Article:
# Question on concept of voltage.

1. Jan 22, 2010

### kusiobache

WARNING: Sorry about babbling on, the question is probably really simple and all this text is pointless, so for those of you who don't like to read, my main question is bolded.

Alright, so I can apply the concepts of voltage, that isn't my issue, but there is something about voltage that has been constantly bugging me.

I always find 2 different definitions of voltage (both here & in textbooks/classes, and I prefer here since things tend to be explained in reasonable terms!), one that says that it is electric potential (which I understand), and one that says it is potential difference. These aren't the same thing though!

So, I finally think I may have thought of an explanation for it, but I'm wondering if I'm wrong (which I probably am), so could anyone correct me if I'm wrong.

Voltage IS simply electric potential correct? However, you can't just say that something has "so and so voltage"; it has to be relative to something else right? So then instead of saying potential difference or electric potential, would it be possible to define voltage as "the potential energy (or electric potential, whatever you prefer) that one charge has relative to something else (another charge or something)".?

Side note: I apologize if this seems dumb, but I'm just wondering if I can define voltage that way since it encompasses both electric potential and potential difference (in my opinion), and makes things much simpler (in my opinion as well - Everyone has their own little things to help them learn)

2. Jan 22, 2010

### kcdodd

Yes, they are the same thing. When you look at E = -grad(V) = -grad(V + C), then yes it is arbitrary up to some constant. But reference is usually infinity where V = 0 (far away from any source).

3. Jan 22, 2010

### kusiobache

Thank you.

I had previously understood voltage quite well, but now I have a teacher who felt the need to draw pictures of cliffs and relate voltage to height many times which only served to confuse me. I think he was just over simplifying it. Sometimes concepts can become warped if one tries to break it down to far. Or maybe I just don't like comparing 2 completely unrelated things, which is probably the case.

4. Jan 22, 2010

### cmos

It's one of those things that if you're a layperson that thinks of voltages in terms of AA, AAA, C, and 9 V, then you have a decent understanding. On the other hand, once you've studied enough science, you also have a decent understanding. It's the middle ground in going from the former to the latter that gives people problems.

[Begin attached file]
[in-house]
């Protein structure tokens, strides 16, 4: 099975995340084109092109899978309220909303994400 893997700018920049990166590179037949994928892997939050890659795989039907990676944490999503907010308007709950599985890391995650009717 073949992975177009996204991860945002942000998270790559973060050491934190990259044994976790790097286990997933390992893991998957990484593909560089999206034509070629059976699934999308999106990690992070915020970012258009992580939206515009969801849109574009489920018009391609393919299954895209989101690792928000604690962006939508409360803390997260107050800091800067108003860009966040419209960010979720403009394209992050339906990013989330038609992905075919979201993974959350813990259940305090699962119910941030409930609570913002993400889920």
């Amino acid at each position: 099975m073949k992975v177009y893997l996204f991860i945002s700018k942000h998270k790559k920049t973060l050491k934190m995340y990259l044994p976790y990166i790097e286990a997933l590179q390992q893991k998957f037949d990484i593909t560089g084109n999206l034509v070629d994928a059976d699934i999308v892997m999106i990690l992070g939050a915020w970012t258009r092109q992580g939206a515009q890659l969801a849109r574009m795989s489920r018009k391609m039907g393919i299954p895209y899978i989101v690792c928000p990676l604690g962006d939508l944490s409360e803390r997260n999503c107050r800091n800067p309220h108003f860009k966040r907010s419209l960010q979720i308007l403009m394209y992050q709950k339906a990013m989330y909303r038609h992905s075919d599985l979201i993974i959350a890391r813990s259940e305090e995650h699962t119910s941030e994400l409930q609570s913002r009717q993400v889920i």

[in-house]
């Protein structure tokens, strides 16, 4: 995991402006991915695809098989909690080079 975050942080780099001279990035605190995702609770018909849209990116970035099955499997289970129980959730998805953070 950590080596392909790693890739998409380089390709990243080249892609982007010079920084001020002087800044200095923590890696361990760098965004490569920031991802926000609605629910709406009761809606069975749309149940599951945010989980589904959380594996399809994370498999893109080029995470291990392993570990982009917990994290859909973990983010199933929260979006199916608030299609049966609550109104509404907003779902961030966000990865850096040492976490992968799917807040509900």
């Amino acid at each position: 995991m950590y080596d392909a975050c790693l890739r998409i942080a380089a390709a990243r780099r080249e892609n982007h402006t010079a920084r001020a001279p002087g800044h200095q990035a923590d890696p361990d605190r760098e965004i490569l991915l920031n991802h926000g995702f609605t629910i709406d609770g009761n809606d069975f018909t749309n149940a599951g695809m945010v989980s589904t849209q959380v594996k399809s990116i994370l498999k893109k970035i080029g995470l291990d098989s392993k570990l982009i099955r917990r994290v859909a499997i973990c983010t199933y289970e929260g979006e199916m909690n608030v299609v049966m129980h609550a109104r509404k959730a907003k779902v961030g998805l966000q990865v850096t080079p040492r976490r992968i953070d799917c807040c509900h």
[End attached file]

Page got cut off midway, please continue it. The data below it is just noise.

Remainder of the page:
When you take the formal definition of electrostatic potential (E = -grad V), then you are strictly speaking about the "absolute" electric/electrostatic potential. I say "absolute" in quotes because, as kcdodd said, V at every point in space can be varied by a constant without changing the electric field.

When you write something like, say, Ohm's law (V=IR), then you are strictly speaking about a potential difference. That is to say that a potential difference must exist across the resistor for a current to flow. In engineering parlance we say a voltage is dropped across the resistor. I suppose then more correct way of writing Ohm's law then would be "delta V = IR".

Like I said, if you've never heard of electromagnetism or you've studied it suficiently, then you "just know." In the meantime, just keep going at it!

5. Jan 22, 2010

### kcdodd

Your teacher maybe have mentioned the words "conservative force" in relation to voltage. What this means is that if you pick two points and find the difference in voltage, it does not matter how a charge gets from one point to the other. The change in voltage (ie, change in energy) will always be the same. That's why you can have a big mess of wires, but the "voltage difference" between the two ends will still be the same. That's also why your teacher drew the picture of hills and valleys, to try and convey the idea of path independence.

6. Jan 23, 2010

### kusiobache

Hmmm, I see where you're going, but sadly he never mentioned "conservative force", and never talked about "path dependence". In fact, he used height and voltage interchangeably once or twice (like says a problem is "asking for the height... the voltage.". I think he might just be trying TOO hard to use an analogy that people would understand. He said that its an analogy and it tends to help most people understand voltage, which I can understand. he did admit that the analogy might be complete crap for some people, which I'm glad he did.

I do see what you mean though.

Wow, I think you hit the nail on the head.

My dad is an electrician, so I've been surrounded by electricians and have done electrical work my entire life. I have an understanding of how things work. He understands how everything works, but I can guarantee he doesn't know the formulas and the complete explanations behind it (in fact, I have met few electricians who do). However, he can give you a perfectly valid explanation for some phenomenon in laymens terms.

Like you said, the problem for me is NOT the concepts, it's more of the transition from layperson knowledge to scientific knowledge that is getting me. It's not that I'm confused, it's that my mind is all over the place trying to make the switch, and then I have stuff like the teacher and the textbook and other people giving me some knowledge that, at this point, just confuses me more. It's also probably because I'm someone who actually tries to learn, understand, and be able to apply the concepts to the best of my abilities, unlike most of the kids who just want to get the hell out of class (and are content with just the formulas).

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